Heart attack protein linked to death risk from any cause: Study
London, Aug 8 (IANS) A high level of troponin — a protein normally used to exclude the possibility of a heart attack in patients with chest pain — may signal a heightened risk of death from any cause within the next couple of years, even in the absence of known or suspected cardiovascular disease, suggests new research.
High cardiac troponin levels are often seen in hospital patients who don’t have specific signs of a heart attack, but the clinical significance of this has never been clear, said the researchers from the University of Southampton, UK.
To explore this further, the team tracked the survival of 20,000 hospital patients who had had a troponin blood test for any reason, regardless of the original clinical indication.
The finding, published online in the journal Heart, showed that an abnormally high cardiac troponin level was independently associated with a 76 per cent heightened risk of death, not only from both cardiovascular disease, but also other causes.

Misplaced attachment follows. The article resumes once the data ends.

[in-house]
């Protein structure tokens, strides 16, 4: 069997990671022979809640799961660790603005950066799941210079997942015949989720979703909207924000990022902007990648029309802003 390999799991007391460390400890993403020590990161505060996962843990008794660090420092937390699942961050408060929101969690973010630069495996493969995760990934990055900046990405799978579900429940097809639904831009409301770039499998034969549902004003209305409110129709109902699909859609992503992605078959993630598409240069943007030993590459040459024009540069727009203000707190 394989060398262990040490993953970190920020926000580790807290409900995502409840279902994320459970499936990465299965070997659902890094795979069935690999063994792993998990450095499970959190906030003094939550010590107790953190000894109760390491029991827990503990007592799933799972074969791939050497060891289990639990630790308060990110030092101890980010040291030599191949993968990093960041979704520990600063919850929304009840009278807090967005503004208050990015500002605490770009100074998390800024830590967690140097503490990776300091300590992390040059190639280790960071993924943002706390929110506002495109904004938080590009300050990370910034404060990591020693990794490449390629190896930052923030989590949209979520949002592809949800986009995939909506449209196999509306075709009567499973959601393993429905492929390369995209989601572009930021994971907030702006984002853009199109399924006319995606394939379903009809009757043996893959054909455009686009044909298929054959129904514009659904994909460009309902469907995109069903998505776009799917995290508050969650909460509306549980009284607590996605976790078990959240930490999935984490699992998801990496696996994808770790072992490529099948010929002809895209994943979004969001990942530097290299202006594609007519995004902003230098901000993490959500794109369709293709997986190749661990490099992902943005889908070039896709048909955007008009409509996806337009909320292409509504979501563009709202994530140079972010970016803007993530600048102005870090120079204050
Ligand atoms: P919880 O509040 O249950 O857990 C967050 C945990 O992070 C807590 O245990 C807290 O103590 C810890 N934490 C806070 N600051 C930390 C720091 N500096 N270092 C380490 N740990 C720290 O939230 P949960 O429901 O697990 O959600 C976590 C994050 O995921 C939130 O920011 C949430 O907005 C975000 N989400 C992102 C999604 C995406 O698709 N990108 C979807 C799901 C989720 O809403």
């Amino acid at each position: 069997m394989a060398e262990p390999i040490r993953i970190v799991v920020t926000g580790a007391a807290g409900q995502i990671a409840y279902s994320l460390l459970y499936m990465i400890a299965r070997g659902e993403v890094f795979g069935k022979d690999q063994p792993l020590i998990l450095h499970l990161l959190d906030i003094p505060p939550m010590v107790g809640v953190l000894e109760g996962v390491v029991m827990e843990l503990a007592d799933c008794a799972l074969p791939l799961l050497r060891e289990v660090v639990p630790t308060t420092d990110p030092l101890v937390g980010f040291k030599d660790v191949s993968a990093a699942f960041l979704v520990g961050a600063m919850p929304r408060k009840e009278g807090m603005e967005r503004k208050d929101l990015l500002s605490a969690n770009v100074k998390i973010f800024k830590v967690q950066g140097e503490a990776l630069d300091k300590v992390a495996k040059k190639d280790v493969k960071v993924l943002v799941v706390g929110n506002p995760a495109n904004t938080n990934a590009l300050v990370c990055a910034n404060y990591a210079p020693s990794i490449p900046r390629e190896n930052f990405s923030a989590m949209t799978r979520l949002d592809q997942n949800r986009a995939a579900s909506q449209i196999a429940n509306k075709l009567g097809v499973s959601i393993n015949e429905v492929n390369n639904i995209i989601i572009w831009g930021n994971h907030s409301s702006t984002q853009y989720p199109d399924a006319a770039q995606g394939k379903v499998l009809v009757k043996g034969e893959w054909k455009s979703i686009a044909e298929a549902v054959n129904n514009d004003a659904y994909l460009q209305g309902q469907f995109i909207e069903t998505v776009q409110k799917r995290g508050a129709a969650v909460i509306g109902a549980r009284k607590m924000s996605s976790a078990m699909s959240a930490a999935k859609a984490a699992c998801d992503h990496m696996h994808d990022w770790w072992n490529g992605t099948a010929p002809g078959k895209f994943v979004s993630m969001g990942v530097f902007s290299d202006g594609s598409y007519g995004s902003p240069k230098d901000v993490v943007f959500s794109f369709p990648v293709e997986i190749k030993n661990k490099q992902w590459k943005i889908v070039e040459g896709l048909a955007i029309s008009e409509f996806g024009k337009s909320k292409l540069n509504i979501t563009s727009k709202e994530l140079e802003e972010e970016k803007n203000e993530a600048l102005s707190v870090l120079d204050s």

In fact, the most common cause of death was cancer (46 per cent), followed by cardiovascular disease (13 per cent). After excluding deaths that occurred within 30 days, a parameter used to define the likelihood that this was associated with the reason for their hospital stay, the link between cardiac troponin and heightened risk of death persisted.
This indicates that this association wasn’t driven purely by a short term risk of death, highlighted the researchers.
This is an observational study, and as such, no firm conclusions about cause and effect can be drawn, the researchers said.
They also acknowledged several limitations such as the study was carried out at one hospital.
However, it seems biologically implausible that cardiac troponin level itself poses a heightened risk of death, and more likely that it represents a broad spectrum of health issues, including those as yet undiagnosed, which increase the risk, the researchers noted.
“This study suggests that (cardiac troponin) may have a more general role as a marker of medium-term prognosis outside (heart attack),” they said.
“Further research is required to confirm these findings across multiple settings and to evaluate whether any intervention can adjust the increased risk demonstrated,” they add.